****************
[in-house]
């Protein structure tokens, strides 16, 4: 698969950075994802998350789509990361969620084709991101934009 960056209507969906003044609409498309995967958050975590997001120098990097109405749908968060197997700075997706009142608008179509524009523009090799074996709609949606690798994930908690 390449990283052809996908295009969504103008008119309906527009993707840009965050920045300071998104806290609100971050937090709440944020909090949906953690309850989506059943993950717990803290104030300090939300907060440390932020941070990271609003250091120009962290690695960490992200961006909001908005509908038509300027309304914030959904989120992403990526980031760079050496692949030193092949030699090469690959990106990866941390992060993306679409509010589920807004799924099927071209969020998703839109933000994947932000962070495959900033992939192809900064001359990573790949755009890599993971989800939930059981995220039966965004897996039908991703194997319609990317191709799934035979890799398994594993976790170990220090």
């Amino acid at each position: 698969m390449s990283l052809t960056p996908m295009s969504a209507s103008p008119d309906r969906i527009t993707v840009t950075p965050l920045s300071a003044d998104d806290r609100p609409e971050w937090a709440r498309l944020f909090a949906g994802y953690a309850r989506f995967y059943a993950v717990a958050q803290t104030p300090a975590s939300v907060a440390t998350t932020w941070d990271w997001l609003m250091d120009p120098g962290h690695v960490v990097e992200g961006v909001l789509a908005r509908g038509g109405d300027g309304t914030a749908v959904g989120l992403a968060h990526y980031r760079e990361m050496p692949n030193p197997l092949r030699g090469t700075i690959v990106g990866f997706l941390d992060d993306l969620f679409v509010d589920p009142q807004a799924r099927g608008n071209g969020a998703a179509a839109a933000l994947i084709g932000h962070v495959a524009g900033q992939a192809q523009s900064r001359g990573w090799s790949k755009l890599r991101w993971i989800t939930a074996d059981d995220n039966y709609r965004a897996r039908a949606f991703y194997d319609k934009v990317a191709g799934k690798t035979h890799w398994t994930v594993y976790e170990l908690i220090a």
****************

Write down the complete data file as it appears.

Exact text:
[in-house]
């Protein structure tokens, strides 16, 4: 698969950075994802998350789509990361969620084709991101934009 960056209507969906003044609409498309995967958050975590997001120098990097109405749908968060197997700075997706009142608008179509524009523009090799074996709609949606690798994930908690 390449990283052809996908295009969504103008008119309906527009993707840009965050920045300071998104806290609100971050937090709440944020909090949906953690309850989506059943993950717990803290104030300090939300907060440390932020941070990271609003250091120009962290690695960490992200961006909001908005509908038509300027309304914030959904989120992403990526980031760079050496692949030193092949030699090469690959990106990866941390992060993306679409509010589920807004799924099927071209969020998703839109933000994947932000962070495959900033992939192809900064001359990573790949755009890599993971989800939930059981995220039966965004897996039908991703194997319609990317191709799934035979890799398994594993976790170990220090």
């Amino acid at each position: 698969m390449s990283l052809t960056p996908m295009s969504a209507s103008p008119d309906r969906i527009t993707v840009t950075p965050l920045s300071a003044d998104d806290r609100p609409e971050w937090a709440r498309l944020f909090a949906g994802y953690a309850r989506f995967y059943a993950v717990a958050q803290t104030p300090a975590s939300v907060a440390t998350t932020w941070d990271w997001l609003m250091d120009p120098g962290h690695v960490v990097e992200g961006v909001l789509a908005r509908g038509g109405d300027g309304t914030a749908v959904g989120l992403a968060h990526y980031r760079e990361m050496p692949n030193p197997l092949r030699g090469t700075i690959v990106g990866f997706l941390d992060d993306l969620f679409v509010d589920p009142q807004a799924r099927g608008n071209g969020a998703a179509a839109a933000l994947i084709g932000h962070v495959a524009g900033q992939a192809q523009s900064r001359g990573w090799s790949k755009l890599r991101w993971i989800t939930a074996d059981d995220n039966y709609r965004a897996r039908a949606f991703y194997d319609k934009v990317a191709g799934k690798t035979h890799w398994t994930v594993y976790e170990l908690i220090a």